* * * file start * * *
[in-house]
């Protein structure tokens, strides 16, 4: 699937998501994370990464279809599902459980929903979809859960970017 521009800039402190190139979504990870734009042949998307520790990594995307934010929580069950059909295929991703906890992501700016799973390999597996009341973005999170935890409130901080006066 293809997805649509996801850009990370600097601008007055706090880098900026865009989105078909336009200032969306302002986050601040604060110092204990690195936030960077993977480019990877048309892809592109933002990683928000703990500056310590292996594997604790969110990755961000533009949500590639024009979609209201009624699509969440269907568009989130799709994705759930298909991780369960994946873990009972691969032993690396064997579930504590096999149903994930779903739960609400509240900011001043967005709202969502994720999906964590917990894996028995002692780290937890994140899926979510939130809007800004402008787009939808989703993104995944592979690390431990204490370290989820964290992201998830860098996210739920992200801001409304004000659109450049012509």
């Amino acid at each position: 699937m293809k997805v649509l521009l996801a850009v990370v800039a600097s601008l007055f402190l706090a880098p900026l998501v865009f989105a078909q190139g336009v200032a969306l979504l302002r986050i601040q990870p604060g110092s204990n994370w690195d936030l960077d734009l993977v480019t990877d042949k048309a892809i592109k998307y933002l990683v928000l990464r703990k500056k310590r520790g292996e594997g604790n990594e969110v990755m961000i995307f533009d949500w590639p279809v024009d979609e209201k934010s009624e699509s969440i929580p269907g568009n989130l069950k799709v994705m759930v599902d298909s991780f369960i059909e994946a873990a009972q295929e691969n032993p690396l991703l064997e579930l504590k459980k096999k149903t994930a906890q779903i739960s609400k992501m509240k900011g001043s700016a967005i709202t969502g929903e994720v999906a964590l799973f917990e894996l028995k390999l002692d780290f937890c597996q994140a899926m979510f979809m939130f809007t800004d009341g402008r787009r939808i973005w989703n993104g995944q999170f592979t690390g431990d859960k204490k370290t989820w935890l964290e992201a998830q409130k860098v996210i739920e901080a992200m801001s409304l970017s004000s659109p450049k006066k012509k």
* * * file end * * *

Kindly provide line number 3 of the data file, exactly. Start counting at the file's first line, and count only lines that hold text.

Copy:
């Amino acid at each position: 699937m293809k997805v649509l521009l996801a850009v990370v800039a600097s601008l007055f402190l706090a880098p900026l998501v865009f989105a078909q190139g336009v200032a969306l979504l302002r986050i601040q990870p604060g110092s204990n994370w690195d936030l960077d734009l993977v480019t990877d042949k048309a892809i592109k998307y933002l990683v928000l990464r703990k500056k310590r520790g292996e594997g604790n990594e969110v990755m961000i995307f533009d949500w590639p279809v024009d979609e209201k934010s009624e699509s969440i929580p269907g568009n989130l069950k799709v994705m759930v599902d298909s991780f369960i059909e994946a873990a009972q295929e691969n032993p690396l991703l064997e579930l504590k459980k096999k149903t994930a906890q779903i739960s609400k992501m509240k900011g001043s700016a967005i709202t969502g929903e994720v999906a964590l799973f917990e894996l028995k390999l002692d780290f937890c597996q994140a899926m979510f979809m939130f809007t800004d009341g402008r787009r939808i973005w989703n993104g995944q999170f592979t690390g431990d859960k204490k370290t989820w935890l964290e992201a998830q409130k860098v996210i739920e901080a992200m801001s409304l970017s004000s659109p450049k006066k012509k």